After taking home his seventh consecutive Tour de France title July 24, Lance Armstrong is being hailed as a sports legend. Scores of American fans who've scarcely watched and barely understand the sport of cycling will utter his name in reverent tones and don the ubiquitous yellow bracelets in a show of adoration for their idol. Of course, Lance mania has everything to do with his iconic status as cancer survivor, and little to do with his tenacious competitiveness. Beyond serving as crusading voice on cancer issues, Armstrong has become a symbolic emblem of hope to millions. The fundamental message conveyed by the Armstrong in pharmaceutical and automobile ads, in media coverage, in the work of Armstrong's nonprofit foundation―is that if you will it, you can do it. Whether it's beating cancer or winning the Tour de France, the right attitude, the proper measure of confidence will make you victorious. When it comes to cancer, however, this philosophy is dubious and misleading. As he painfully details in his best-selling autobiography, his tough-guy athletic ethos caused him to ignore all the warning signs that there was something seriously wrong with him. He was spitting blood, with a testicle the size of an orange, before he finally turned to someone for help. A healthy dose of humility, rather than an I-am the-king-of the-world mentality, is in some ways a far more sensible prescription for someone facing cancer. Other details of Armstrong's story further undermine his representative status. To begin with, testicular cancer is one of the most curable of cancers, typically achieving cure rates of higher than 95 percent. In other words, Armstrong was “fortunate” in contracting one of the most treatable forms of cancer. Entering treatment with the physiology of a world-class athlete was a further advantage that few other cancer patients possess. Armstrong has seemingly ushered in a reversal of the image of the cancer victim: from the disgraced, concealed figure that Susan Sontag wrote about nearly 30 years ago in her classic “Illness as Metaphor” to the image of the heroic survivor of which Armstrong is the leading icon.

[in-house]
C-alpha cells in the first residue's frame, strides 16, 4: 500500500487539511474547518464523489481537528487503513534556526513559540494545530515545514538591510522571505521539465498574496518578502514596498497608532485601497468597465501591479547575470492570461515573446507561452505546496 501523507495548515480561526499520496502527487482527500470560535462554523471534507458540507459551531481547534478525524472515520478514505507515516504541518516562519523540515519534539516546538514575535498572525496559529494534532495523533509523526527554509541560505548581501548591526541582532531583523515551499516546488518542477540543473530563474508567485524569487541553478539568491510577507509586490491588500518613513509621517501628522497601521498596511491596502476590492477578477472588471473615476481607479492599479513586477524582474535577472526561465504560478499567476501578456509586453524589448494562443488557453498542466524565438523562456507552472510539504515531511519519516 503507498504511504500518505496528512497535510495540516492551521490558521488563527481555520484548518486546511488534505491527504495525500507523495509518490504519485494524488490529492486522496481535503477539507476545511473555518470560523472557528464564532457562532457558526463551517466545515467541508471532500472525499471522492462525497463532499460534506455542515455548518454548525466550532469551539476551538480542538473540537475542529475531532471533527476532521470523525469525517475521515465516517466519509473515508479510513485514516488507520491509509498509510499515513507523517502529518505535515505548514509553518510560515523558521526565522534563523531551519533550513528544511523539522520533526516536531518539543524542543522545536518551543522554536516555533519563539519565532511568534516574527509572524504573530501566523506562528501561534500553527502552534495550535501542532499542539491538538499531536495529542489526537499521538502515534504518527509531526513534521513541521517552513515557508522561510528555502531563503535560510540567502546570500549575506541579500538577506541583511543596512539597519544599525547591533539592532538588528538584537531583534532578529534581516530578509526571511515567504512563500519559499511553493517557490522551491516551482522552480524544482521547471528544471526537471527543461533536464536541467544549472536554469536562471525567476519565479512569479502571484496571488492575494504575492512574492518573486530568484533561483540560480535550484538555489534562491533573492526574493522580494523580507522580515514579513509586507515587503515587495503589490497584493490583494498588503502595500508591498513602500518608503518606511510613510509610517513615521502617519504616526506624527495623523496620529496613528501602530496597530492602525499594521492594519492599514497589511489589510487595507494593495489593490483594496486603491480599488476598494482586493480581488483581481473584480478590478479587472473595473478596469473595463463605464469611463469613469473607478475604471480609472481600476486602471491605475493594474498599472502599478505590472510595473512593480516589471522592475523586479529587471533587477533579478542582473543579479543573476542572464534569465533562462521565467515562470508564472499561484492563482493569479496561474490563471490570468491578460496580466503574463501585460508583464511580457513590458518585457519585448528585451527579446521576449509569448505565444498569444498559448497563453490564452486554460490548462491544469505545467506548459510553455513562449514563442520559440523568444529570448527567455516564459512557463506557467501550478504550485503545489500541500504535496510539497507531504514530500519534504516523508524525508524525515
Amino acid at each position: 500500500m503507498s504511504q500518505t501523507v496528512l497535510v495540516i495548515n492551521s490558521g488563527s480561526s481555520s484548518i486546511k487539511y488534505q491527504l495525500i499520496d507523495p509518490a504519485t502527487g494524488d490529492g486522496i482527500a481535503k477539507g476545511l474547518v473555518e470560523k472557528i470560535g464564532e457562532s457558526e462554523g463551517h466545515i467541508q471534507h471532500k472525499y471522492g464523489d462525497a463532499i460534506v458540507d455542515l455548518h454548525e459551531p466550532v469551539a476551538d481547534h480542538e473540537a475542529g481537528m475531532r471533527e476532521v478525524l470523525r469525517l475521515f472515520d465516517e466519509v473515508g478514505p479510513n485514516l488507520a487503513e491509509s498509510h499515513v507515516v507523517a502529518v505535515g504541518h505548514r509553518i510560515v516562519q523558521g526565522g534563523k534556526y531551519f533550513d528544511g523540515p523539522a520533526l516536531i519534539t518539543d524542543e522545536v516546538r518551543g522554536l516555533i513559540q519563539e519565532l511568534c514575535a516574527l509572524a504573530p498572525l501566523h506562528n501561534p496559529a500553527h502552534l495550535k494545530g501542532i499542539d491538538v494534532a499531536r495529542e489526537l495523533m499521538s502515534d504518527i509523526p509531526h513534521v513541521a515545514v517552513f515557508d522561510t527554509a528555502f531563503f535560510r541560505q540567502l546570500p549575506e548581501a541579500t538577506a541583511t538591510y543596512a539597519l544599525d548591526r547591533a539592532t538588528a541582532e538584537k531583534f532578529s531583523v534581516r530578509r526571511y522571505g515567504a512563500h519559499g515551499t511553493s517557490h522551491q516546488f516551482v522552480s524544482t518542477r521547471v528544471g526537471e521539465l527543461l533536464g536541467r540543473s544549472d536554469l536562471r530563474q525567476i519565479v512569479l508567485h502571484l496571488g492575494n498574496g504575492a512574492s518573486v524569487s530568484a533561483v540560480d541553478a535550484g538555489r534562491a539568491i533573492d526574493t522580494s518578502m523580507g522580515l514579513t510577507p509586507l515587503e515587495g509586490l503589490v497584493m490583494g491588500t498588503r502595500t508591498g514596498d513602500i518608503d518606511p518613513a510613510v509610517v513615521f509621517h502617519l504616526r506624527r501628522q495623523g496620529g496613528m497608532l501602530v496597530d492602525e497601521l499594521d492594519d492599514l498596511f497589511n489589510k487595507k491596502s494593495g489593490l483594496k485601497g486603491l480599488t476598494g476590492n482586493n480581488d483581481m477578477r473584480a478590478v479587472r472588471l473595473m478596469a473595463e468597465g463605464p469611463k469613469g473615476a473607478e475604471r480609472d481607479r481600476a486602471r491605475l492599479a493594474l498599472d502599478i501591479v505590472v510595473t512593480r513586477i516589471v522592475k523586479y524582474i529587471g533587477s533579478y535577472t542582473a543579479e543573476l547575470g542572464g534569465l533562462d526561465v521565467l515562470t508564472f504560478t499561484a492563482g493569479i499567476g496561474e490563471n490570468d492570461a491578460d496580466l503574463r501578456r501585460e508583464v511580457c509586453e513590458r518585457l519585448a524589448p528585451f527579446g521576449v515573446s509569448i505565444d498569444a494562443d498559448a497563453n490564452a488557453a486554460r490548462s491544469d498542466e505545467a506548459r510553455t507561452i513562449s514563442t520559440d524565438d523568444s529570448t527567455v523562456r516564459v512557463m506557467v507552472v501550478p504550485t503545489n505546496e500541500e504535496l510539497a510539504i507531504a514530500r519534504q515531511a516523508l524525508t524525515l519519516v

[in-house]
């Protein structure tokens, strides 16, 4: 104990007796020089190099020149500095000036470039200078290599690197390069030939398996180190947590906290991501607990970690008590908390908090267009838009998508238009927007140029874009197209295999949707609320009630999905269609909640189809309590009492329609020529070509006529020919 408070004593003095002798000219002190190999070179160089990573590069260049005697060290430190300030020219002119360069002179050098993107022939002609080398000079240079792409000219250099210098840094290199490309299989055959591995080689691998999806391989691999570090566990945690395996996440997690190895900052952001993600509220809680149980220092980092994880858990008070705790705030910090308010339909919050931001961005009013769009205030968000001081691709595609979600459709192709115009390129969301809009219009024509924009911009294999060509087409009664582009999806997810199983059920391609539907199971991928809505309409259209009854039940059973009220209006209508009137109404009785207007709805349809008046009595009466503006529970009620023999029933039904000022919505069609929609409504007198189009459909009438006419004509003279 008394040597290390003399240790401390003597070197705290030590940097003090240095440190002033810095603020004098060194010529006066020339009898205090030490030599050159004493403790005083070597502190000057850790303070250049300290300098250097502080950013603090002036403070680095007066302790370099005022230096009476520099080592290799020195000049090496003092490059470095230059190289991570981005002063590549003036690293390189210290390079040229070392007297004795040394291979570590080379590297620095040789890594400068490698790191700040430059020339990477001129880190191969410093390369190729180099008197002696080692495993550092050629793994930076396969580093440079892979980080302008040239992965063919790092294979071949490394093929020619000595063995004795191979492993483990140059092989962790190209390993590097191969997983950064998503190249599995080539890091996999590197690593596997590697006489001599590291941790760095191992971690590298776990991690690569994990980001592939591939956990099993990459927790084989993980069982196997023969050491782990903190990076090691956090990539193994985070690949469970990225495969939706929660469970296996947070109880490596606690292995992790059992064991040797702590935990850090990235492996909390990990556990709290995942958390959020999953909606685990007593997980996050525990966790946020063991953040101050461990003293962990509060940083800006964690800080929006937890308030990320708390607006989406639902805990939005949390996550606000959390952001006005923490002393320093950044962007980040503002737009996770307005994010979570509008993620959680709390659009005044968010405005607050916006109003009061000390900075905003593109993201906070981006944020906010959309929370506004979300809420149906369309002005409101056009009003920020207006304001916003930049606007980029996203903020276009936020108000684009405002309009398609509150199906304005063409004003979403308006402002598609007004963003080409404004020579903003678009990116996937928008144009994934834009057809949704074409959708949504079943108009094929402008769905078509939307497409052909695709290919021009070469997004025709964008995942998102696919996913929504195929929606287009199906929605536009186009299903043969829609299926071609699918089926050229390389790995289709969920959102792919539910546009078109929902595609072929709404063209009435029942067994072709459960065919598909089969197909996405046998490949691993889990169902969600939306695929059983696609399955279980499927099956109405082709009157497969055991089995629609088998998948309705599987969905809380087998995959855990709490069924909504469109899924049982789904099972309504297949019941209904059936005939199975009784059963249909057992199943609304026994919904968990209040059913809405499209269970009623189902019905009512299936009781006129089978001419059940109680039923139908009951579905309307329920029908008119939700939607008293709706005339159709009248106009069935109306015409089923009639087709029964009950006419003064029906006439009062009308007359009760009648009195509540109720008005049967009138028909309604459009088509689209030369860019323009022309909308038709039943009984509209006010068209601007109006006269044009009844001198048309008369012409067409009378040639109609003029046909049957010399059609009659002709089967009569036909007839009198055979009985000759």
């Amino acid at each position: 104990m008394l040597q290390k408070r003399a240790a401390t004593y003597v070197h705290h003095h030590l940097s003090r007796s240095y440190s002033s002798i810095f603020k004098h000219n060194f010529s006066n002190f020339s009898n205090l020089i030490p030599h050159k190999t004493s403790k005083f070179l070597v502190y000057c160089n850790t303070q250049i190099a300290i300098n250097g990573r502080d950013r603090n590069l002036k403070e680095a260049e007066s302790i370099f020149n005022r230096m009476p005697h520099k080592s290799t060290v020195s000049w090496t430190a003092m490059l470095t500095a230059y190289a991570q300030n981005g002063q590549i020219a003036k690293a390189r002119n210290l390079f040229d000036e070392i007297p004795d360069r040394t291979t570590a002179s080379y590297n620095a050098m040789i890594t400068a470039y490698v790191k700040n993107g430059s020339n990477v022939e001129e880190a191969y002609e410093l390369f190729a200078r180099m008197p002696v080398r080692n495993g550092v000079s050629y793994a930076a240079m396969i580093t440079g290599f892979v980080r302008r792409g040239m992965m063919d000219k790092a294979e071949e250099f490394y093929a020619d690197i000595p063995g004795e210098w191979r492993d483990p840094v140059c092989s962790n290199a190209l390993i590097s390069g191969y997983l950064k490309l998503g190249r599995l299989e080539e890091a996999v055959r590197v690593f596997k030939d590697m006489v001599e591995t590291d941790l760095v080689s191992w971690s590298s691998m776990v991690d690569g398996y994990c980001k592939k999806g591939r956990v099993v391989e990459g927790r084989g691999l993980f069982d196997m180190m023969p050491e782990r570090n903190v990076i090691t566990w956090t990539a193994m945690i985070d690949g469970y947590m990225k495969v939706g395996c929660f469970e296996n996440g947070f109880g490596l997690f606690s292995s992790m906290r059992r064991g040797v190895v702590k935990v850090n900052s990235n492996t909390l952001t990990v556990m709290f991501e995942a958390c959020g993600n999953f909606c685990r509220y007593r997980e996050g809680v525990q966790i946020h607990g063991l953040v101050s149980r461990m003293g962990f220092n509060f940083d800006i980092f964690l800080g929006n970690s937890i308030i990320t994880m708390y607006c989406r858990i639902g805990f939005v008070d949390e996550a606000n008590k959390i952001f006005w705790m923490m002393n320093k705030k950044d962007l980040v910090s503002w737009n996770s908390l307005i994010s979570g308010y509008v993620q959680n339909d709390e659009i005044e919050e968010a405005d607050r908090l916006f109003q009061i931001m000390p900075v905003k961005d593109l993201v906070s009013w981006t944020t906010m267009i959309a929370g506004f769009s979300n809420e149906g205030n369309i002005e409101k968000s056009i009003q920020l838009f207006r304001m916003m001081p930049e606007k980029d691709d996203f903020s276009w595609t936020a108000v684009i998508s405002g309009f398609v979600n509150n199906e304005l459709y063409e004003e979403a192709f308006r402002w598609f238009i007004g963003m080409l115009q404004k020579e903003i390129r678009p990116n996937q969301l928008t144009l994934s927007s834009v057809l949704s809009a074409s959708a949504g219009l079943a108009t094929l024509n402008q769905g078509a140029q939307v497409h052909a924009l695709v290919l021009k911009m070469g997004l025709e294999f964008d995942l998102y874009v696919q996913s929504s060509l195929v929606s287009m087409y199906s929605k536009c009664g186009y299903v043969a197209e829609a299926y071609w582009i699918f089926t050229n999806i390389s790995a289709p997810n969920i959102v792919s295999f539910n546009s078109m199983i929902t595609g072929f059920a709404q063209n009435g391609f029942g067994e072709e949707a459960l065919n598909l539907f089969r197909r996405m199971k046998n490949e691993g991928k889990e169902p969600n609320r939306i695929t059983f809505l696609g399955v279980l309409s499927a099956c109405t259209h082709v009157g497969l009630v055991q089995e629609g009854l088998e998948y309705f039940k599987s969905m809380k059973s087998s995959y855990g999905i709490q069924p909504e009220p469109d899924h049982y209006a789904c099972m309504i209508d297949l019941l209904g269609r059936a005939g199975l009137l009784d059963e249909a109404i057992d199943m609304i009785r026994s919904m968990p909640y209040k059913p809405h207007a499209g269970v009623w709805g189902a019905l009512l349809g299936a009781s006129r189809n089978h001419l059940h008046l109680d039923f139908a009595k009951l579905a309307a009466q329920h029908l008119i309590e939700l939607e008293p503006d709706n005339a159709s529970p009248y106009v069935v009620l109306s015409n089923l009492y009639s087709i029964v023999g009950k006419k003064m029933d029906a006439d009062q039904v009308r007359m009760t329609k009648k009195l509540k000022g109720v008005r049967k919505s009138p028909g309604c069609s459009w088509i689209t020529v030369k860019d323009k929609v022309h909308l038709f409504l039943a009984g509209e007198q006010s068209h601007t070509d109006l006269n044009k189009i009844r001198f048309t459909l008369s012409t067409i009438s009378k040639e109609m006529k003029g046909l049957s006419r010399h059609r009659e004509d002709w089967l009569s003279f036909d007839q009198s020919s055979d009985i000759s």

the image of the heroic survivor of which Armstrong is the leading icon.
which はthe heroic survivorを指しています。上の文は関係代名詞を使っているから、少し、わかりづらくなっていますが、関係代名詞を使わない文に変えると、 Armstrong is the leading icon of the heroic survivorになります。Armstrongはthe heroic survivorを代表するようなicon（シンボル、象徴）である。 前置詞の位置は関係代名詞の前でも以下のように、後ろでもいいです。 the heroic survivor which Armstrong is the leading icon of.
Yes, I'll take being identified with a jock over being viewed as a leper any day, but there are complications that accompany this “cultural transformation”.